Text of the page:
How Grounded Visionaries meet Resistance to Change
Leadership Coach, Front of Room Leader and Systemic Change Guide

I was afraid. It was at dusk, and I was out on Lake Zurich in a one person rowing boat, a good few months after a knee surgery. My teacher had told us not to bother with life vests, and so I rowed with the vest stored somewhere in the boat, because I did not want to stand out.

However, my body confidence had taken a hit in a skiing accident where I had torn my cruciate ligaments and my meniscus. After the surgery, I had felt out of balance – not just physically, but also emotionally: My leg felt as if you could rip it apart with a little twist of the knee – just as easily as you could tear apart a chicken leg.

Now, on Lake Zurich, bigger boats pass by every so often, and the waves in their wake can rock a little rowing boat quite strongly. That evening, I was afraid that the boat could tip over and that I could land in the water. What then? Would my leg be strong enough to swim back to the shore? Or would I drown?

When a leader introduces change, something similar happens: Change rocks the boat. That in turn gets everyone in the boat out of balance. And like myself that early evening on Lake Zurich, people react with fear. The leader’s benign intentions might make little difference to those who struggle with the change.

Leadership happens in relationship, and resistance gets in the way. To pull the relationship back from a reactive to a creative state, so as to be able to enrol others in change requires a leader to be grounded.

Grounded Visionaries are what we call transformative leaders who have a vision for a better world, leaders who are grounded in their experience of the very system they seek to transform. And the word “grounded” has a double meaning for us: Transformative leaders need to be grounded in their leader within. The most important work for any leader is therefore their inner work.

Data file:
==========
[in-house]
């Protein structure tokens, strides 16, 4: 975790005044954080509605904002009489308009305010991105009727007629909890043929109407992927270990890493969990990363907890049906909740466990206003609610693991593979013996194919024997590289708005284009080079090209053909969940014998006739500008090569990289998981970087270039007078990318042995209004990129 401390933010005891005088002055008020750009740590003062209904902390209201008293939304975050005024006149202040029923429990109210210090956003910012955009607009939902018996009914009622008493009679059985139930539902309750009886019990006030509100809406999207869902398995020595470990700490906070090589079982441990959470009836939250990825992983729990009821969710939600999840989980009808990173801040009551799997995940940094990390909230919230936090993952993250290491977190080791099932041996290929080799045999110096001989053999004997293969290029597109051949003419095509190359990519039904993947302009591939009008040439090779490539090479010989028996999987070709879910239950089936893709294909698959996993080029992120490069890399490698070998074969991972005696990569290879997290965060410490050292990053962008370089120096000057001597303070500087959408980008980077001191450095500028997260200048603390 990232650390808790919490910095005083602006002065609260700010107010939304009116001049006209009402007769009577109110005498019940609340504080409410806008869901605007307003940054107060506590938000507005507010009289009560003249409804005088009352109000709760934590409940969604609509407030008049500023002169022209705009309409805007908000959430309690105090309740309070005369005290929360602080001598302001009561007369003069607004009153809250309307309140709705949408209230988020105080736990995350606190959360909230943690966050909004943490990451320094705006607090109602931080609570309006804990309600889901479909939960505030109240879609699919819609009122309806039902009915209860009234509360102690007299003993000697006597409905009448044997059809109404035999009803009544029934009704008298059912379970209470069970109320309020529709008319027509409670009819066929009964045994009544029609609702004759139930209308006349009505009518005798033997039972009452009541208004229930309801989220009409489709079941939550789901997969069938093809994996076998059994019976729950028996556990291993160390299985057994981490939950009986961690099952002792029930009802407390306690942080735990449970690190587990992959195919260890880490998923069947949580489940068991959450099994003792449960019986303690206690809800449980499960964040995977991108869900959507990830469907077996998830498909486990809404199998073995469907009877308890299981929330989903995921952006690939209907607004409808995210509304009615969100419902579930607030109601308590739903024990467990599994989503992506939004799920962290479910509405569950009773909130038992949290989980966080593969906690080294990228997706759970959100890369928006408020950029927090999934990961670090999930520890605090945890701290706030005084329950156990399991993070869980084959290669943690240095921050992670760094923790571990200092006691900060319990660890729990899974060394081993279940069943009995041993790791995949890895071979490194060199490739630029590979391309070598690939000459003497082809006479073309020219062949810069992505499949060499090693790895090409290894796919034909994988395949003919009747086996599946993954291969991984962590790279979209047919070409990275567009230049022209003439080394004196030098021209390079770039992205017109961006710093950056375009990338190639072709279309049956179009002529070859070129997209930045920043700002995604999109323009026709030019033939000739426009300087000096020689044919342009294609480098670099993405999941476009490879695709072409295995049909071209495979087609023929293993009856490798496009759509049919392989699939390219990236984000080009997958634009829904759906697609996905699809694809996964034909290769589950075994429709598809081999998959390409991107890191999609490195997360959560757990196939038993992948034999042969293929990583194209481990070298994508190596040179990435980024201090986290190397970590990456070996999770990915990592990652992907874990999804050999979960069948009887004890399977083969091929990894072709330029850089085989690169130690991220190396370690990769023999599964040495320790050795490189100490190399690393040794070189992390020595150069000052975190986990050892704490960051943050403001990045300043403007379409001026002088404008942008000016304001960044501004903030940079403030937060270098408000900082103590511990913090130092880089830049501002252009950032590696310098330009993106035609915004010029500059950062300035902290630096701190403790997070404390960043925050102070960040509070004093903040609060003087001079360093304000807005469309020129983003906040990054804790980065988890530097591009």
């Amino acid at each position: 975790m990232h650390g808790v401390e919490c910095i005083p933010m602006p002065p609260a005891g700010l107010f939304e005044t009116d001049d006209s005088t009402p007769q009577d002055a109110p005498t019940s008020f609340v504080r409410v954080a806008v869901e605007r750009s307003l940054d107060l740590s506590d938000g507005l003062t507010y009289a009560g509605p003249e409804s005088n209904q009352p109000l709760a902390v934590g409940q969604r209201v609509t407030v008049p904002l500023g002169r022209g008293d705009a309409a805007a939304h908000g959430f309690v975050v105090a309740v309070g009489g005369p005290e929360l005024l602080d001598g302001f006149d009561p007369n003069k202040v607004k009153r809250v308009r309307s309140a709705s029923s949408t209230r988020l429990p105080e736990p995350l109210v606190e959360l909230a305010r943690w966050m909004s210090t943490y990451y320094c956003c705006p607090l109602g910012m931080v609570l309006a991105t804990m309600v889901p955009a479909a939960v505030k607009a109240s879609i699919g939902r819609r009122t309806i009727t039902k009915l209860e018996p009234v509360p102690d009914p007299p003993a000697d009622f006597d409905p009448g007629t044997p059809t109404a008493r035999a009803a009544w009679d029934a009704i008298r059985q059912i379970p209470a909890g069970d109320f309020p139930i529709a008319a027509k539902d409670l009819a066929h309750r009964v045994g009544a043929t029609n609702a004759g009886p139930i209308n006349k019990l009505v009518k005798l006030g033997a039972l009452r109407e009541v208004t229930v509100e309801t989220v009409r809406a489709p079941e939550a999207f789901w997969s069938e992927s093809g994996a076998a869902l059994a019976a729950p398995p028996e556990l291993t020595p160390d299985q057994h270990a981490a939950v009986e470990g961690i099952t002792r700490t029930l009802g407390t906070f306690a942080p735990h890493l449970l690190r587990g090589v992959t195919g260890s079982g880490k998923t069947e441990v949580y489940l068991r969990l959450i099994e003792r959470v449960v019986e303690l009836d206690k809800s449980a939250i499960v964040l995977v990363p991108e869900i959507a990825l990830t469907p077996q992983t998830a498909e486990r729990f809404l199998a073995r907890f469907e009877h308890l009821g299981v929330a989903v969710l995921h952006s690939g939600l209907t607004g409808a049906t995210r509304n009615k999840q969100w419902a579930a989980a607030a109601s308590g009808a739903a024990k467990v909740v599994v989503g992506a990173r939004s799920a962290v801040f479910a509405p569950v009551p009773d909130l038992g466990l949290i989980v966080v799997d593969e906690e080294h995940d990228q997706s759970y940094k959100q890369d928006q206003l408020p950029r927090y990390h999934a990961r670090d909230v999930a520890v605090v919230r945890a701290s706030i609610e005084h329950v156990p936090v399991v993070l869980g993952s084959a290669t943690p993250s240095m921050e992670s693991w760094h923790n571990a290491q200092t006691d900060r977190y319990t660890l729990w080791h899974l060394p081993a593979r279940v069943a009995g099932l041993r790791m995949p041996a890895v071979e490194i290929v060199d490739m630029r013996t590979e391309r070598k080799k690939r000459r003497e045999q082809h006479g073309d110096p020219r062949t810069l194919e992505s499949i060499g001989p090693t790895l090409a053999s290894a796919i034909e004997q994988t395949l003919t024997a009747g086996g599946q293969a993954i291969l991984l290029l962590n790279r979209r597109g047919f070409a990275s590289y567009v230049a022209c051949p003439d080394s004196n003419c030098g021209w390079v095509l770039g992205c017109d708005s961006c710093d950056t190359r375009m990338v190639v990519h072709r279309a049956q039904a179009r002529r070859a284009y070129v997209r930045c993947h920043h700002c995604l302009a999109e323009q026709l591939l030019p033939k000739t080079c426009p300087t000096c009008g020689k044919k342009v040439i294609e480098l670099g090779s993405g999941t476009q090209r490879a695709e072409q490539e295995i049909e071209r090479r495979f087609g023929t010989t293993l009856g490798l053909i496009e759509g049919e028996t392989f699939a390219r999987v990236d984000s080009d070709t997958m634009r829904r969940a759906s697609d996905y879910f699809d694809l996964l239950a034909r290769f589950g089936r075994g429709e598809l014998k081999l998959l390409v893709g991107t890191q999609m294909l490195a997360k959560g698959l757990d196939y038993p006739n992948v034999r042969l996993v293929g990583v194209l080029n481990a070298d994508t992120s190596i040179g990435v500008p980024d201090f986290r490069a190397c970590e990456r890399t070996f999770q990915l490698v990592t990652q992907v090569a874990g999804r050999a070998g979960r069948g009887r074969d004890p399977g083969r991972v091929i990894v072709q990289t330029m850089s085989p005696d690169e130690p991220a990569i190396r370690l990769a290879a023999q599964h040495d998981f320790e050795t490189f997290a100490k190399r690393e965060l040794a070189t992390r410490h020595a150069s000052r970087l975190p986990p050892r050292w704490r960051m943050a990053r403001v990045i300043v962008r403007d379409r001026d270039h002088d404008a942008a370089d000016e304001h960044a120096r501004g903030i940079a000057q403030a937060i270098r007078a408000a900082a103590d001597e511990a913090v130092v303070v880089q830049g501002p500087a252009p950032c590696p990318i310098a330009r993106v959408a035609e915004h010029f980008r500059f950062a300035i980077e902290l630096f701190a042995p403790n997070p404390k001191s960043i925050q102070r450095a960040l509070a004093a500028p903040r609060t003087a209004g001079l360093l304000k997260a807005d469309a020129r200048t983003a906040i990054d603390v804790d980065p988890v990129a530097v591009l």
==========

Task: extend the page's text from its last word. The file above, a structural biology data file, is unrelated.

When you are conscious of your own fears and triggers and able to address your automatic reactive behaviours, then you can meet the fear of the good people around you with acceptance, love and compassion. When you have come to terms with your own patterns of resistance you can meet others‘ resistance with calm and understanding. Coming to terms does not mean overcoming your triggers. In fact, they will always be there, but rather than letting yourself be hijacked by your habitual self-protection programming, you can stay present to the triggers as they arise in you. This consciousness gives you choice: the choice to laser focus your energy on the change you want to bring about in your world.

In practice this could look like this: Someone rejects an idea you have put forward. Depending on your personality and life experience, you will be triggered in different ways. Let’s say you are a people pleaser. In that case you are afraid of losing relationship. Your habitual reaction to that perceived threat is to discard or sugar coat your idea so as to please others. As you become aware that your pattern of self-protection is avoiding to lose relationship, you still consciously notice the threat you feel when someone does oppose you. However, if you have done the inner work of pausing before reacting, you have learnt that you do not need to compulsively act on your emotions. Instead, you are free to choose to stay with your idea without being defensive or passive while also staying in relationship with that person. All it takes is this moment of awareness to recover from self-protection to curiosity about the other and what has them be reactive.

When you practice tuning in to what triggers you, you become faster and faster in recovering from being reactive. And in the heat of a moment that distinguishes a grounded leader from an untethered one.

While I was not able to control the waves in my rowing boat, I did indeed have choice that night: I could have put on the life vest. That would have enabled me to stay calm in the face of the shaking boat.

You are at choice too: While you cannot control how your message is received by others, you can do the inner work that enables you to stay calm when others react in unproductive ways to the change you want to enrol them in. It’s like putting on a life vest and rowing into the evening with the confidence that you are safe.

Get in touch with us if you want to do the inner work to become a grounded leader.

For leadership coaching and developement, get in touch

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